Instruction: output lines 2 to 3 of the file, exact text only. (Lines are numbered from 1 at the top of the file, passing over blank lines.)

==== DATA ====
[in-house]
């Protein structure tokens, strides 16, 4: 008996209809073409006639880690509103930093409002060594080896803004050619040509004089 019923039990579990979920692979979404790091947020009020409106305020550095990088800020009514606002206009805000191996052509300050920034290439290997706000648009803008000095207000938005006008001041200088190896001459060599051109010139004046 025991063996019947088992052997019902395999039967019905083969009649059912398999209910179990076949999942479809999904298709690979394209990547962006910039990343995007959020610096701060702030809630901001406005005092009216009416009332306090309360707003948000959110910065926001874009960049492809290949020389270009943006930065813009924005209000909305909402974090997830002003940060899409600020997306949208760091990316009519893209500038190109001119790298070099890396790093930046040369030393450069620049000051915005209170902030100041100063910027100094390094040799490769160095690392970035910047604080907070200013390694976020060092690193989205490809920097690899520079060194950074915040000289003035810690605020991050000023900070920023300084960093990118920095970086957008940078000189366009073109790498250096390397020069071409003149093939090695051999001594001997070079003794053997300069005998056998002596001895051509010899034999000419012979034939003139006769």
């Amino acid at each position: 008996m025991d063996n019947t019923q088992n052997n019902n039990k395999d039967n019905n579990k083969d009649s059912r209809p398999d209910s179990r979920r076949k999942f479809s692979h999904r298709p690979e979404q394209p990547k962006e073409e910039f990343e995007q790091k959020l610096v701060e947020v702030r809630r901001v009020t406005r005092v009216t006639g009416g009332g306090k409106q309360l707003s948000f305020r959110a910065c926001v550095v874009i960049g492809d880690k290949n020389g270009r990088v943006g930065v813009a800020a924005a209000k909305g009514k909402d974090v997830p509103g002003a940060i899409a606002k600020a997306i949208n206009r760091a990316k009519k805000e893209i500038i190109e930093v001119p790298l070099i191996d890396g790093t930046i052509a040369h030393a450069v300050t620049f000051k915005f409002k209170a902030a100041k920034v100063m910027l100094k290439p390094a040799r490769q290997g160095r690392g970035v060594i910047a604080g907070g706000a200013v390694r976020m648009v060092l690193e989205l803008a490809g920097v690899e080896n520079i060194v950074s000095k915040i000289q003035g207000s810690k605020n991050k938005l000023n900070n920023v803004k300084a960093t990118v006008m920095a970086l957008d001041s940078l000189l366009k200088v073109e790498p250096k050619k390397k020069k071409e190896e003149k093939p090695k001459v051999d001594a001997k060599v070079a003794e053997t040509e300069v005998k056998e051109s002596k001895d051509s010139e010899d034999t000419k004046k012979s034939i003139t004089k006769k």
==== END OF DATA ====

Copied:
């Protein structure tokens, strides 16, 4: 008996209809073409006639880690509103930093409002060594080896803004050619040509004089 019923039990579990979920692979979404790091947020009020409106305020550095990088800020009514606002206009805000191996052509300050920034290439290997706000648009803008000095207000938005006008001041200088190896001459060599051109010139004046 025991063996019947088992052997019902395999039967019905083969009649059912398999209910179990076949999942479809999904298709690979394209990547962006910039990343995007959020610096701060702030809630901001406005005092009216009416009332306090309360707003948000959110910065926001874009960049492809290949020389270009943006930065813009924005209000909305909402974090997830002003940060899409600020997306949208760091990316009519893209500038190109001119790298070099890396790093930046040369030393450069620049000051915005209170902030100041100063910027100094390094040799490769160095690392970035910047604080907070200013390694976020060092690193989205490809920097690899520079060194950074915040000289003035810690605020991050000023900070920023300084960093990118920095970086957008940078000189366009073109790498250096390397020069071409003149093939090695051999001594001997070079003794053997300069005998056998002596001895051509010899034999000419012979034939003139006769």
């Amino acid at each position: 008996m025991d063996n019947t019923q088992n052997n019902n039990k395999d039967n019905n579990k083969d009649s059912r209809p398999d209910s179990r979920r076949k999942f479809s692979h999904r298709p690979e979404q394209p990547k962006e073409e910039f990343e995007q790091k959020l610096v701060e947020v702030r809630r901001v009020t406005r005092v009216t006639g009416g009332g306090k409106q309360l707003s948000f305020r959110a910065c926001v550095v874009i960049g492809d880690k290949n020389g270009r990088v943006g930065v813009a800020a924005a209000k909305g009514k909402d974090v997830p509103g002003a940060i899409a606002k600020a997306i949208n206009r760091a990316k009519k805000e893209i500038i190109e930093v001119p790298l070099i191996d890396g790093t930046i052509a040369h030393a450069v300050t620049f000051k915005f409002k209170a902030a100041k920034v100063m910027l100094k290439p390094a040799r490769q290997g160095r690392g970035v060594i910047a604080g907070g706000a200013v390694r976020m648009v060092l690193e989205l803008a490809g920097v690899e080896n520079i060194v950074s000095k915040i000289q003035g207000s810690k605020n991050k938005l000023n900070n920023v803004k300084a960093t990118v006008m920095a970086l957008d001041s940078l000189l366009k200088v073109e790498p250096k050619k390397k020069k071409e190896e003149k093939p090695k001459v051999d001594a001997k060599v070079a003794e053997t040509e300069v005998k056998e051109s002596k001895d051509s010139e010899d034999t000419k004046k012979s034939i003139t004089k006769k």